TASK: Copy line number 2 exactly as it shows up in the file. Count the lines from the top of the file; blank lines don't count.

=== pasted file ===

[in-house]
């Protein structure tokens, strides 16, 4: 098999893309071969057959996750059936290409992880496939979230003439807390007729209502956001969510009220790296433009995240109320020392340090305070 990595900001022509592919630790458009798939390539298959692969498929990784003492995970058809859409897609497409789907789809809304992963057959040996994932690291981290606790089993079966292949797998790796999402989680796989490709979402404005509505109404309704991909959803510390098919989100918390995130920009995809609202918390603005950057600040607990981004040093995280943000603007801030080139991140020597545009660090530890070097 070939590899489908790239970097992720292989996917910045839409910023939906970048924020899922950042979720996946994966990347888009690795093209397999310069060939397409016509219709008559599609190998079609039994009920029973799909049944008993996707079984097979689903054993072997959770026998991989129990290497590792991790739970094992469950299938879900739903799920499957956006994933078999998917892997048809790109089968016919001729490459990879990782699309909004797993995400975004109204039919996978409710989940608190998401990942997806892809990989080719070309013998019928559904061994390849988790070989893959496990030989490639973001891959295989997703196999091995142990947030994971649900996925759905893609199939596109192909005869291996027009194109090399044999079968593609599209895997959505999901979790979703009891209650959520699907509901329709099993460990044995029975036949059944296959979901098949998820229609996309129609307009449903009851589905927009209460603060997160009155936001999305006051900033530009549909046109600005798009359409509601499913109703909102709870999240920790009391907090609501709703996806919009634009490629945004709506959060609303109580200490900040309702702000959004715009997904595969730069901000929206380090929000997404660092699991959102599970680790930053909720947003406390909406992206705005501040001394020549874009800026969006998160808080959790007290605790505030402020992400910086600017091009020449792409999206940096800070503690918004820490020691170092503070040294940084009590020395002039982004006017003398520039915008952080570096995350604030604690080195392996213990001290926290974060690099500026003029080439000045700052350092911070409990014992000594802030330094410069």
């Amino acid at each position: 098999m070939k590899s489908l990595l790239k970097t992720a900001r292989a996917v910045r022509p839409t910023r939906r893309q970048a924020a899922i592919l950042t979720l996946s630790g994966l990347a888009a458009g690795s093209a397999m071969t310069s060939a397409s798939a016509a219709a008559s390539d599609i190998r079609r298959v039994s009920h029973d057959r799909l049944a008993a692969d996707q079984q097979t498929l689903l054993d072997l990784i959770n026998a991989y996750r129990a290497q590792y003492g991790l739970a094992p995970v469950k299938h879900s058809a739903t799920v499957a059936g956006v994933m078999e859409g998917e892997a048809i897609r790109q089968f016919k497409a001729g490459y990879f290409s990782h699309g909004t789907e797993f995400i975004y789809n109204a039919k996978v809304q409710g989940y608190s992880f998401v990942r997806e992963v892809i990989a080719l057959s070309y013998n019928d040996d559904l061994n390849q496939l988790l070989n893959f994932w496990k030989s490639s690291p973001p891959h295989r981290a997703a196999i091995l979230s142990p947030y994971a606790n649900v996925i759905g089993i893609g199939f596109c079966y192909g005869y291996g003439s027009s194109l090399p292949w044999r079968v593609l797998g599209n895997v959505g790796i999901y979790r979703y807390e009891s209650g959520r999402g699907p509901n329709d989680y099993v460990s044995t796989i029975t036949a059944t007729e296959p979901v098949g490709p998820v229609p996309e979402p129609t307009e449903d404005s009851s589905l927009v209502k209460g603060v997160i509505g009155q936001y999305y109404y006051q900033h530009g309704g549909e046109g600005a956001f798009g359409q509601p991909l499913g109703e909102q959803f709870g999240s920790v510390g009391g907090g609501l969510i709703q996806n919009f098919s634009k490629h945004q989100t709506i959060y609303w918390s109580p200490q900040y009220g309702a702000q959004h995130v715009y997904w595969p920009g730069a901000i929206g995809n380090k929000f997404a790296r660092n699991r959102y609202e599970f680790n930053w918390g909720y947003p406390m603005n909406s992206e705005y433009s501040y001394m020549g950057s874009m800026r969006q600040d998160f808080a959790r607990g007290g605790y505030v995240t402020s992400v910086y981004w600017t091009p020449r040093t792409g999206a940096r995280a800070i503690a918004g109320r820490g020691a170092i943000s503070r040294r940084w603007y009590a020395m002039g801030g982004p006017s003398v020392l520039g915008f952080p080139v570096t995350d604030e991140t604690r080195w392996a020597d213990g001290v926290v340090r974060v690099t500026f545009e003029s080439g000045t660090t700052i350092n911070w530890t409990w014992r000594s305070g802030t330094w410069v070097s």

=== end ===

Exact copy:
């Protein structure tokens, strides 16, 4: 098999893309071969057959996750059936290409992880496939979230003439807390007729209502956001969510009220790296433009995240109320020392340090305070 990595900001022509592919630790458009798939390539298959692969498929990784003492995970058809859409897609497409789907789809809304992963057959040996994932690291981290606790089993079966292949797998790796999402989680796989490709979402404005509505109404309704991909959803510390098919989100918390995130920009995809609202918390603005950057600040607990981004040093995280943000603007801030080139991140020597545009660090530890070097 070939590899489908790239970097992720292989996917910045839409910023939906970048924020899922950042979720996946994966990347888009690795093209397999310069060939397409016509219709008559599609190998079609039994009920029973799909049944008993996707079984097979689903054993072997959770026998991989129990290497590792991790739970094992469950299938879900739903799920499957956006994933078999998917892997048809790109089968016919001729490459990879990782699309909004797993995400975004109204039919996978409710989940608190998401990942997806892809990989080719070309013998019928559904061994390849988790070989893959496990030989490639973001891959295989997703196999091995142990947030994971649900996925759905893609199939596109192909005869291996027009194109090399044999079968593609599209895997959505999901979790979703009891209650959520699907509901329709099993460990044995029975036949059944296959979901098949998820229609996309129609307009449903009851589905927009209460603060997160009155936001999305006051900033530009549909046109600005798009359409509601499913109703909102709870999240920790009391907090609501709703996806919009634009490629945004709506959060609303109580200490900040309702702000959004715009997904595969730069901000929206380090929000997404660092699991959102599970680790930053909720947003406390909406992206705005501040001394020549874009800026969006998160808080959790007290605790505030402020992400910086600017091009020449792409999206940096800070503690918004820490020691170092503070040294940084009590020395002039982004006017003398520039915008952080570096995350604030604690080195392996213990001290926290974060690099500026003029080439000045700052350092911070409990014992000594802030330094410069």